- Luke records that the Lord sent out 72 preachers (Lk. 10:1)(1). The Jews understood that there were 72 nations in the world, based on the LXX of Gen. 10. Surely Luke’s point is that they went only to the Jews, thus highlighting the gap between the disciples’ understanding at the time, and the Lord’s further reaching intention of a mission to the Gentiles.

- When you think about it, the record in Mt. 19:9 is not at all to the disciples’ credit. They state that if you can’t divorce, it’s better not to marry. But Matthew records the Lord explaining that the standard for God’s people is the one man: one woman for life which we find in Genesis. And yet Matthew also records how the disciples totally failed to appreciate that at the time, by making the comment that marriage was a bad idea if there could be no divorce.

- It’s easy to misinterpret Jn. 16:16: “A little while and ye behold me no more… ye shall see me”. Elsewhere in John, beholding or seeing the Son doesn’t refer to physically seeing Him, but rather to understanding and believing in Him (Jn. 1:14,29,36,50; 6:40; 12:21; 14:9,19; 17:24 etc.). The Lord surely meant: ‘Soon, you will no longer see / understand / believe me… but, in the end, you will understand / believe in me’. And John, the author or speaker of this Gospel record, was one of those being referred to. So he, and all the disciples, would’ve been appealing to people to see / understand / believe in Jesus, whilst openly telling them that they themselves had once lost that understanding / belief which they once had, even though they regained it later.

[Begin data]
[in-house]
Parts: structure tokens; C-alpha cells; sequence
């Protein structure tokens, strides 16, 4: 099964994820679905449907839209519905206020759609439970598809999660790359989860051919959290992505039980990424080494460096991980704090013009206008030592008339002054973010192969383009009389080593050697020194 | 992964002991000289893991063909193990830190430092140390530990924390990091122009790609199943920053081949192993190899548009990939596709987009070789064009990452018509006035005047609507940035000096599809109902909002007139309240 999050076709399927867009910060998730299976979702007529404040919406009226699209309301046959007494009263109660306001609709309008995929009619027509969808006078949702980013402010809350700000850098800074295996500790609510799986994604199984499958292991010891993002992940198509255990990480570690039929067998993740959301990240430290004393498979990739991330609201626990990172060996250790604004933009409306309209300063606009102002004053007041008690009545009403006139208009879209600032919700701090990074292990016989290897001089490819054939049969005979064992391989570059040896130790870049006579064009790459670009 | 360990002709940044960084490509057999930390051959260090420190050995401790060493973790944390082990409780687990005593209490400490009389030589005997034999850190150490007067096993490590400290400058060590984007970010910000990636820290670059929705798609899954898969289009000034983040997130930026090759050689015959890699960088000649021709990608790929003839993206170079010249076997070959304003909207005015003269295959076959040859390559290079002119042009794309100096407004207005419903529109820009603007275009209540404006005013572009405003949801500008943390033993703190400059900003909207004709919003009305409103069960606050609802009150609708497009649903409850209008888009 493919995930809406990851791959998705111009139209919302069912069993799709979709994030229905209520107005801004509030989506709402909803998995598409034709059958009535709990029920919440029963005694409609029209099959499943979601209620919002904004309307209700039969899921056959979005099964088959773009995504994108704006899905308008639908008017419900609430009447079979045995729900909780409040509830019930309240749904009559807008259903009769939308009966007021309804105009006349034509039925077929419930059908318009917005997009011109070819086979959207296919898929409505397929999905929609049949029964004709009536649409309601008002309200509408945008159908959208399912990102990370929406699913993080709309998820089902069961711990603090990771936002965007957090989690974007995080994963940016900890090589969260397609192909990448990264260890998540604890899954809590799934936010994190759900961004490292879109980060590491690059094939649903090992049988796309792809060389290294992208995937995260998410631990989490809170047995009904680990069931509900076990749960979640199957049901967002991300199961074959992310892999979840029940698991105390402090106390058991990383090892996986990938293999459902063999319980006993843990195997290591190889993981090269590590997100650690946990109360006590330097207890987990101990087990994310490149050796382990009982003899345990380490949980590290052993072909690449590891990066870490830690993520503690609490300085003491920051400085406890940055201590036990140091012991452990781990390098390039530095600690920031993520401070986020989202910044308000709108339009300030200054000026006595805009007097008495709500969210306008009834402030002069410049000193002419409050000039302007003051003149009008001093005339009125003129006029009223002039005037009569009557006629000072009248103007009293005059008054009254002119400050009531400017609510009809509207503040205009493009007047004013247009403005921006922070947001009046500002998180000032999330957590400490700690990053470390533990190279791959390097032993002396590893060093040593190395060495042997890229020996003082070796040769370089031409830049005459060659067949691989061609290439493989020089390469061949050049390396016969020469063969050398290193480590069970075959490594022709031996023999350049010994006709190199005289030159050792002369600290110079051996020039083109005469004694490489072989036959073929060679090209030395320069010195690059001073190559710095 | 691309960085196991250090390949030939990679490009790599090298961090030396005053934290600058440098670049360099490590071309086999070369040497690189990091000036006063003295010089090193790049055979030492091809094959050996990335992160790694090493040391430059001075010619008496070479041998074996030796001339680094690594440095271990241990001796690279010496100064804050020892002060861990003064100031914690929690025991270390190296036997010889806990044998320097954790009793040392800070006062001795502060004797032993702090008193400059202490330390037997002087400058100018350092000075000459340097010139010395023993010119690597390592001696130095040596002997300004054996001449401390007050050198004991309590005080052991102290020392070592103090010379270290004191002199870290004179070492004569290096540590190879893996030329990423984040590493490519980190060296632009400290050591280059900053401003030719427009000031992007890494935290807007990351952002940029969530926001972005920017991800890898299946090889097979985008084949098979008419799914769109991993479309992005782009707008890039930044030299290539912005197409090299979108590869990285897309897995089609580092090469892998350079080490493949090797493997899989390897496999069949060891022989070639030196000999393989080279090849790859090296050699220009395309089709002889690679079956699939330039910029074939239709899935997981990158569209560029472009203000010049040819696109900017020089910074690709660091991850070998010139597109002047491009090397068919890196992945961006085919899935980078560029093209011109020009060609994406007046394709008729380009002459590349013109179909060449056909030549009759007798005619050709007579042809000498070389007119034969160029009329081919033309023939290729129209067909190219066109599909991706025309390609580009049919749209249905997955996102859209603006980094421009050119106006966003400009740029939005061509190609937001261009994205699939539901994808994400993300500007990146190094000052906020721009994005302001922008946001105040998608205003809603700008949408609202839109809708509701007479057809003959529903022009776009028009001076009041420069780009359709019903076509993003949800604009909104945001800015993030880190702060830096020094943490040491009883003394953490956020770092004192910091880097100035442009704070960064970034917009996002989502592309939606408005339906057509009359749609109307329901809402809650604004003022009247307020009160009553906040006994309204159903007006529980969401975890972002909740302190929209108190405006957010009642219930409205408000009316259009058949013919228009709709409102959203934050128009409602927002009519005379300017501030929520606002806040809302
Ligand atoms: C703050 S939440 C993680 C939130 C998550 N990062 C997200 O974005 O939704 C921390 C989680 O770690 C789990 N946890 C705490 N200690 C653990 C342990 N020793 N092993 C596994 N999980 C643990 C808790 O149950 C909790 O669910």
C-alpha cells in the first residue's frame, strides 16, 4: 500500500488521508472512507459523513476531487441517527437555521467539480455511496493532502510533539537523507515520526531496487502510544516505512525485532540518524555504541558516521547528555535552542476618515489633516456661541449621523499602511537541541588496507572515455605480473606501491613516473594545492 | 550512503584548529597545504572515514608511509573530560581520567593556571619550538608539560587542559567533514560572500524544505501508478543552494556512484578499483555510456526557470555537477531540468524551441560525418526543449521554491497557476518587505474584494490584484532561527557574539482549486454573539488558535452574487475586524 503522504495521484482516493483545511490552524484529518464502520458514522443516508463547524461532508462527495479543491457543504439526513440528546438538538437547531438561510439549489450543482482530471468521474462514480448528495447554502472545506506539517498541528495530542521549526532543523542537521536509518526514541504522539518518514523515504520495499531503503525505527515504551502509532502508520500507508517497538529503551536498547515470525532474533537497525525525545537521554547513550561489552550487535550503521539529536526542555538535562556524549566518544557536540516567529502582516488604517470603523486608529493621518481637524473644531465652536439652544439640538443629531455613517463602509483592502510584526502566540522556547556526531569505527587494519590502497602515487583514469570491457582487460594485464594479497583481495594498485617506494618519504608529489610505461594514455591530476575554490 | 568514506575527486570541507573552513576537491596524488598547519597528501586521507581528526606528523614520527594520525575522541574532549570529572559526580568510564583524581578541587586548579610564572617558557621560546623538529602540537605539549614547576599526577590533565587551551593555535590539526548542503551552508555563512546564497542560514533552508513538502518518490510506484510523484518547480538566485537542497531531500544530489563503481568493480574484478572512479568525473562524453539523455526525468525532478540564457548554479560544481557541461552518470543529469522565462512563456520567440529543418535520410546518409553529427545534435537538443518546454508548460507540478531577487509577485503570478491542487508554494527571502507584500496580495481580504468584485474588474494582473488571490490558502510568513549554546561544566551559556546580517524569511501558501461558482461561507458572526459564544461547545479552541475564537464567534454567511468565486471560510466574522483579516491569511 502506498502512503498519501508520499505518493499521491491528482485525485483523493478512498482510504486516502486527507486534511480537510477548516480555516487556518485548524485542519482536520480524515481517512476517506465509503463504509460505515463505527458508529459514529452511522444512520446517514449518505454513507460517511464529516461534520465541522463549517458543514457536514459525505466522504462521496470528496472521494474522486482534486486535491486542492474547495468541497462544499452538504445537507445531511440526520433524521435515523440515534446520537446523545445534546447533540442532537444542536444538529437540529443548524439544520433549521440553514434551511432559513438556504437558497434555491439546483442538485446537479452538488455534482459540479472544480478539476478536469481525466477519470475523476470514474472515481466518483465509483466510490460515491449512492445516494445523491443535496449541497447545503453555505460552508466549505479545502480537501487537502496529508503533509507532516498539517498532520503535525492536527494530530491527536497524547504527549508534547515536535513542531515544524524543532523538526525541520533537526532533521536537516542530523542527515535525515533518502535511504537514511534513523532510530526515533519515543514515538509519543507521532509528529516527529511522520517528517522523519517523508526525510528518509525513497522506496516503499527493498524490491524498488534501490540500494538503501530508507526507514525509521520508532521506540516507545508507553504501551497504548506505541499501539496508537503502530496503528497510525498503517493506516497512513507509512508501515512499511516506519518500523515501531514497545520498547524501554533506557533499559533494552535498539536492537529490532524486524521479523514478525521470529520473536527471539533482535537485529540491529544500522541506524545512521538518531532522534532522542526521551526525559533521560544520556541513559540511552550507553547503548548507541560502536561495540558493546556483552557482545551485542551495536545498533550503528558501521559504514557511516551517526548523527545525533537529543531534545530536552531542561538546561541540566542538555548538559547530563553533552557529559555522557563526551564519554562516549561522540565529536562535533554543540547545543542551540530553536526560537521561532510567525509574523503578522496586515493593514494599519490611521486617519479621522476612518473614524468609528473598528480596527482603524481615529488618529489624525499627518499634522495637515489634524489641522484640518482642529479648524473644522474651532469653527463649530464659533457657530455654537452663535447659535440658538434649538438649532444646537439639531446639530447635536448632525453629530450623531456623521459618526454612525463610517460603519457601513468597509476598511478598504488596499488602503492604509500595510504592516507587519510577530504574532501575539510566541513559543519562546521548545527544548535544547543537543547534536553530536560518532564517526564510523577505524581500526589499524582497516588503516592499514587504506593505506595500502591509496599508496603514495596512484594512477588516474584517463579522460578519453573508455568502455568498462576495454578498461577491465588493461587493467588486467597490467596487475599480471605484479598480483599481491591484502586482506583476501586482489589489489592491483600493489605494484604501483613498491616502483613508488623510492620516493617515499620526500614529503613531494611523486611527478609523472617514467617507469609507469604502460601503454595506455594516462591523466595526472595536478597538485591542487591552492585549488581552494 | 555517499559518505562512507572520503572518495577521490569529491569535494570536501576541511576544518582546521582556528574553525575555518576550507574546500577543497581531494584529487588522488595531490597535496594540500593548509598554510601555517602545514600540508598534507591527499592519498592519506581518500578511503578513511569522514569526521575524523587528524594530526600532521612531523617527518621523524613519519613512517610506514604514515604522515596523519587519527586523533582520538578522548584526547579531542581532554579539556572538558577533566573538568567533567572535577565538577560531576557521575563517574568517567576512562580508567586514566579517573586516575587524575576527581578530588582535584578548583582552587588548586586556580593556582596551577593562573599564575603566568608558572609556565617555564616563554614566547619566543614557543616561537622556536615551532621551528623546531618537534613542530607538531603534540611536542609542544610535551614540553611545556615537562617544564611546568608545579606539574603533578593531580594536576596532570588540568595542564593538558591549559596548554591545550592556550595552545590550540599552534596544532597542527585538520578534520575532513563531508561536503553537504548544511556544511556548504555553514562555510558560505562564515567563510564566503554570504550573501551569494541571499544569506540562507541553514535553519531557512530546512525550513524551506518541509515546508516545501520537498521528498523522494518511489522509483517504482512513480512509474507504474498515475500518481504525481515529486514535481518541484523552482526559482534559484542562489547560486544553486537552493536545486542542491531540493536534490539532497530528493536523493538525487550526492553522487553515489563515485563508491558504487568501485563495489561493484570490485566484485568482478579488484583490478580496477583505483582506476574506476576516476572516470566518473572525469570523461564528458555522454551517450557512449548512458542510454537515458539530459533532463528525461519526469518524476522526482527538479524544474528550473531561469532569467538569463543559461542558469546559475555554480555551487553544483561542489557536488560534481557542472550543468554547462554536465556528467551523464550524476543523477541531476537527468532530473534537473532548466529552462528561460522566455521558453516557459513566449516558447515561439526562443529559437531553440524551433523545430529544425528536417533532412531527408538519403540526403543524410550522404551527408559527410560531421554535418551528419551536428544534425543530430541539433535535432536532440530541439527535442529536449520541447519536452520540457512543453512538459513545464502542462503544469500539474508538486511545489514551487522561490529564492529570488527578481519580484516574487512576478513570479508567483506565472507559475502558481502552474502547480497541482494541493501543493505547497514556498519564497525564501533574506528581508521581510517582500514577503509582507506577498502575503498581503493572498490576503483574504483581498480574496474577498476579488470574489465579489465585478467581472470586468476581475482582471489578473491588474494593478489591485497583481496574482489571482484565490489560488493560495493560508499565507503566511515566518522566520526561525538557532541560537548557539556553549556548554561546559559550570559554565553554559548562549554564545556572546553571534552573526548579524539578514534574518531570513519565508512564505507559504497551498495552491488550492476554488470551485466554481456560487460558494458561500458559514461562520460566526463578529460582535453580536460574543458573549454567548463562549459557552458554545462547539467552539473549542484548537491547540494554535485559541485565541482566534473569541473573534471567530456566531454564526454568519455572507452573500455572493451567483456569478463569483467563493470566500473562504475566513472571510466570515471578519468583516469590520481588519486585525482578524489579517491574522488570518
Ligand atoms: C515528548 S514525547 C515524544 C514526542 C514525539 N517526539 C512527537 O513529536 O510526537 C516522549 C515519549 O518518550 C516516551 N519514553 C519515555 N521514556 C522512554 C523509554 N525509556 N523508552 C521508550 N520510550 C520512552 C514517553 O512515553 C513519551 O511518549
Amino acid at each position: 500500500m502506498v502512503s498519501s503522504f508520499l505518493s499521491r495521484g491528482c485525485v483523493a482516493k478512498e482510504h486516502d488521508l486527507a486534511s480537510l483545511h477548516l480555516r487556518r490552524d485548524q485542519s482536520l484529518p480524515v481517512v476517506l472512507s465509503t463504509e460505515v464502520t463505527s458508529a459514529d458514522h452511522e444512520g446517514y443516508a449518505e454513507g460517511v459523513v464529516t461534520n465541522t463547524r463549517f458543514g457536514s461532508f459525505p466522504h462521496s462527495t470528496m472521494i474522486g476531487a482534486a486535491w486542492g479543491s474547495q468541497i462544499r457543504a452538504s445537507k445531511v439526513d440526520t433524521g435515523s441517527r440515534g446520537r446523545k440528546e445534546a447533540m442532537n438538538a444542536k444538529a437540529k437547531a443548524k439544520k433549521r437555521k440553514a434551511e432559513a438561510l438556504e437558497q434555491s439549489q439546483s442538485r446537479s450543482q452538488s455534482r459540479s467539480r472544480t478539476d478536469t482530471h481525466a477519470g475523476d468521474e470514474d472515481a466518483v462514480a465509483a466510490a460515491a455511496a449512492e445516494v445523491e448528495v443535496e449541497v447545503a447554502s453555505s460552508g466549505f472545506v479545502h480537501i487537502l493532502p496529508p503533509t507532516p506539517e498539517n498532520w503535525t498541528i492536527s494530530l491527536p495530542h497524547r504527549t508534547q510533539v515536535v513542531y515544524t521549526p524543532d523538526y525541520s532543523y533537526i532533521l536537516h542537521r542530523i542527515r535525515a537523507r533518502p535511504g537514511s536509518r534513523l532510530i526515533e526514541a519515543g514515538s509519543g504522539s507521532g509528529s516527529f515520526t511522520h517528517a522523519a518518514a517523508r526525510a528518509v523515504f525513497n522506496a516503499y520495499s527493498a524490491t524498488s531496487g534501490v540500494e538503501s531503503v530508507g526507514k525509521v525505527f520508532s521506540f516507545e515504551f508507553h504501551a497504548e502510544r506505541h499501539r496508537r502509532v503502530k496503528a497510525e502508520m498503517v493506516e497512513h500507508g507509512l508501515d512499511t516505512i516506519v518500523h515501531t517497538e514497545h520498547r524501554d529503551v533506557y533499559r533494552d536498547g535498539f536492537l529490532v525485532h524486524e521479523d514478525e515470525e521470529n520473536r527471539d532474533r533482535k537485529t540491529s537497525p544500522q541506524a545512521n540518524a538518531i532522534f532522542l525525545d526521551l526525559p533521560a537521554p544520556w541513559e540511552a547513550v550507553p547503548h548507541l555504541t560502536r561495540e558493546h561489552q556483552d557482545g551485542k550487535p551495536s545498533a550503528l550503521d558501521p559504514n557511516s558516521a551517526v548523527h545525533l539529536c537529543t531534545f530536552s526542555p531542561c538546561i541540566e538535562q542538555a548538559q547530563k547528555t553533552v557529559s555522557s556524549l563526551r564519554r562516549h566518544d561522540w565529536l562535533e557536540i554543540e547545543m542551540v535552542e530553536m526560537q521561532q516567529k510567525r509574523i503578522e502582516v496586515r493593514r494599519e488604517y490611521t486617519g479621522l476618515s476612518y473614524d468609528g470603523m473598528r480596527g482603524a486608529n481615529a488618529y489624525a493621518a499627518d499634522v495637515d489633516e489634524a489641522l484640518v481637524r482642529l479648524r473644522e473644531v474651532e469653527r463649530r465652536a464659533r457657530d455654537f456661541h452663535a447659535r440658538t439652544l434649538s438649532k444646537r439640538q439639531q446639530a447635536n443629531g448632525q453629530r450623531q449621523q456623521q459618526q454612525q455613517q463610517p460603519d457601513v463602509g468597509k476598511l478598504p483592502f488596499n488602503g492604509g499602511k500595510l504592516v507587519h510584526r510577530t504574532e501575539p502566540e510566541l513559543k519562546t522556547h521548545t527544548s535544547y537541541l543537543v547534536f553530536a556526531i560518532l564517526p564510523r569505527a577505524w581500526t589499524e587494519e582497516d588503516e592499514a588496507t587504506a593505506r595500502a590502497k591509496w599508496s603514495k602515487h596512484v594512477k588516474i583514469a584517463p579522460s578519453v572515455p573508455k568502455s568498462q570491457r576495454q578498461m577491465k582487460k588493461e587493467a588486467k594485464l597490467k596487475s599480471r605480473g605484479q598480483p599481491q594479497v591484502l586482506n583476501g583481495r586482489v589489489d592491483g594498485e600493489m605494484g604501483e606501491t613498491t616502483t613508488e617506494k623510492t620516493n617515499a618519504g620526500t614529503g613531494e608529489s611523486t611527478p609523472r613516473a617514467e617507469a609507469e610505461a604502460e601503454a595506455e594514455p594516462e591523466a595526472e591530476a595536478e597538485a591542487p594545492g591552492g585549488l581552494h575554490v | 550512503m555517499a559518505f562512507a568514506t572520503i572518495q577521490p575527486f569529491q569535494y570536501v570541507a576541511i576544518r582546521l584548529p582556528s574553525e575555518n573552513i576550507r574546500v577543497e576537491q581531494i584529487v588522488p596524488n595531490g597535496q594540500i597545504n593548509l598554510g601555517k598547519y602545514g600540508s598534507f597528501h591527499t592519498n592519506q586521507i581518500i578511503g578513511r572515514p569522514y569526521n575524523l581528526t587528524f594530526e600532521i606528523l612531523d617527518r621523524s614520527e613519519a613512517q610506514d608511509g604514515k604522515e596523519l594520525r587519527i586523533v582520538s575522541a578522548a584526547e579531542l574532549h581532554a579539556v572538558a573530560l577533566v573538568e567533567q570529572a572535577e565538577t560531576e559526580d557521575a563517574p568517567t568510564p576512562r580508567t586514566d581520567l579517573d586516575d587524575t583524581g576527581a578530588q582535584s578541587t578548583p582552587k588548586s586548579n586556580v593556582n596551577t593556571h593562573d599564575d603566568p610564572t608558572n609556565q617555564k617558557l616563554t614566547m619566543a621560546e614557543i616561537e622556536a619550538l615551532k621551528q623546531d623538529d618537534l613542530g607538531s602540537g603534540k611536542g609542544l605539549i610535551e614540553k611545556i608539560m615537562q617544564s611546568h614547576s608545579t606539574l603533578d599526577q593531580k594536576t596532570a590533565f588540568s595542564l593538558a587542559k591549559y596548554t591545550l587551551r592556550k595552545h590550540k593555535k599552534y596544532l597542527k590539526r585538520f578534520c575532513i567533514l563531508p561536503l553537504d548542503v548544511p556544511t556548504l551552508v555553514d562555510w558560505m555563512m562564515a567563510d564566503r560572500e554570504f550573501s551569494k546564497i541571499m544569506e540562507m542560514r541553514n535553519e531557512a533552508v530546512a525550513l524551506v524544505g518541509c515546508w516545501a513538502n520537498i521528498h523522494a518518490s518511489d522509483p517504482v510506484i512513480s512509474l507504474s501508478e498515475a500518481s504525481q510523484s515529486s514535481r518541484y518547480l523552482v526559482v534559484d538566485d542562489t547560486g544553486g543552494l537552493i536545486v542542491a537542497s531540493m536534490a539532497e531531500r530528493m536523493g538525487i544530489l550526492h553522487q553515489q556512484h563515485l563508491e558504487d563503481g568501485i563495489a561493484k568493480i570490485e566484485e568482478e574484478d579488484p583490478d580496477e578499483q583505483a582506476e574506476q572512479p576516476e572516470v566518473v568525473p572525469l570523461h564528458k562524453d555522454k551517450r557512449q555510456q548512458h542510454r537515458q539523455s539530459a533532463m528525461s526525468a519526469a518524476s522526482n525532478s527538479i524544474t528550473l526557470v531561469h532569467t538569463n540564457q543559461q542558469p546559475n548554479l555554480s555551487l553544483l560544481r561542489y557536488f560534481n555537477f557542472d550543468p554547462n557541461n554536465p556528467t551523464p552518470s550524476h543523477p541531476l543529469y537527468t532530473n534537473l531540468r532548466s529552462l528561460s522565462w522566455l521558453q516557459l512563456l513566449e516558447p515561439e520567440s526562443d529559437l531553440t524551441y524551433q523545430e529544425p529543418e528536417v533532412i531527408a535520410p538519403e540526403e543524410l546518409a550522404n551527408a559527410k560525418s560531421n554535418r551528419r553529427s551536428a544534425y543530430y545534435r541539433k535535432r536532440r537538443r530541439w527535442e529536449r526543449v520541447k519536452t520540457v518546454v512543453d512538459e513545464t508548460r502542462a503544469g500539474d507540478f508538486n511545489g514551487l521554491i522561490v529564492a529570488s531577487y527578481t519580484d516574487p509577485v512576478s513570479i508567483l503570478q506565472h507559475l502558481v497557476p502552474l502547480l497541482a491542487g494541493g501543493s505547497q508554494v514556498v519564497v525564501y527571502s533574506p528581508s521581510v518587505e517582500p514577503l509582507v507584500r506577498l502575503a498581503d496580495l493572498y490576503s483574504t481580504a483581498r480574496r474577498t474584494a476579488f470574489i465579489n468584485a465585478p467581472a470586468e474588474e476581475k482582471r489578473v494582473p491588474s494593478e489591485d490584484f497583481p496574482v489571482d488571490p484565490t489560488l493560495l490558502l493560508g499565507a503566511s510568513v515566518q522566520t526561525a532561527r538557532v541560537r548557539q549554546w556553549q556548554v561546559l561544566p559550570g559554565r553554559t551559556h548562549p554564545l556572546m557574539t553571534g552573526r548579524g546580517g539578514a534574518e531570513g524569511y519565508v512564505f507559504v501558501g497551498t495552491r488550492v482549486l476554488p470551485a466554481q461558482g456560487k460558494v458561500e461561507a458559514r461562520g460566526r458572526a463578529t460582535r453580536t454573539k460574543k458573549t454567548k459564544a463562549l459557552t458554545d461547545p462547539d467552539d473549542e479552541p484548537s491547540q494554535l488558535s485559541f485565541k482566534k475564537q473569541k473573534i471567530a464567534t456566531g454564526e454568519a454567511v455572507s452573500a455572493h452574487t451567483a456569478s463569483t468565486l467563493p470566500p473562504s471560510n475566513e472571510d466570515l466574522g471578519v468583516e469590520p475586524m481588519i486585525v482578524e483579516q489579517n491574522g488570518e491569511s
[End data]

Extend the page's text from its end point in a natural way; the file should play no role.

- The crowds that followed the Lord didn’t understand His parables; in fact, He spoke in parables so that they wouldn’t understand, as He intended His teaching only to be grasped by the disciples (Mk. 7:17,18). Therefore, in that very context, it is significant to read of the Lord’s frustration and disappointment when the disciples likewise didn’t understand the parables. And the record goes on to show that in fact it was a regular occurrence, that they like the crowds didn’t understand the parables, and the Lord had to explain to them later. So the disciples, contrary to the Lord’s high hopes of them, were no better than the crowds. They too ‘didn’t get it’; and Mark’s [i.e. Peter’s] record of the Gospel therefore brings out the point that they too, the ones now preaching to the crowds, only got the understanding they did of the Lord by an undeserved grace. This is the kind of humility we need in our teaching of others, especially when it involves correcting their lack of understanding on a point.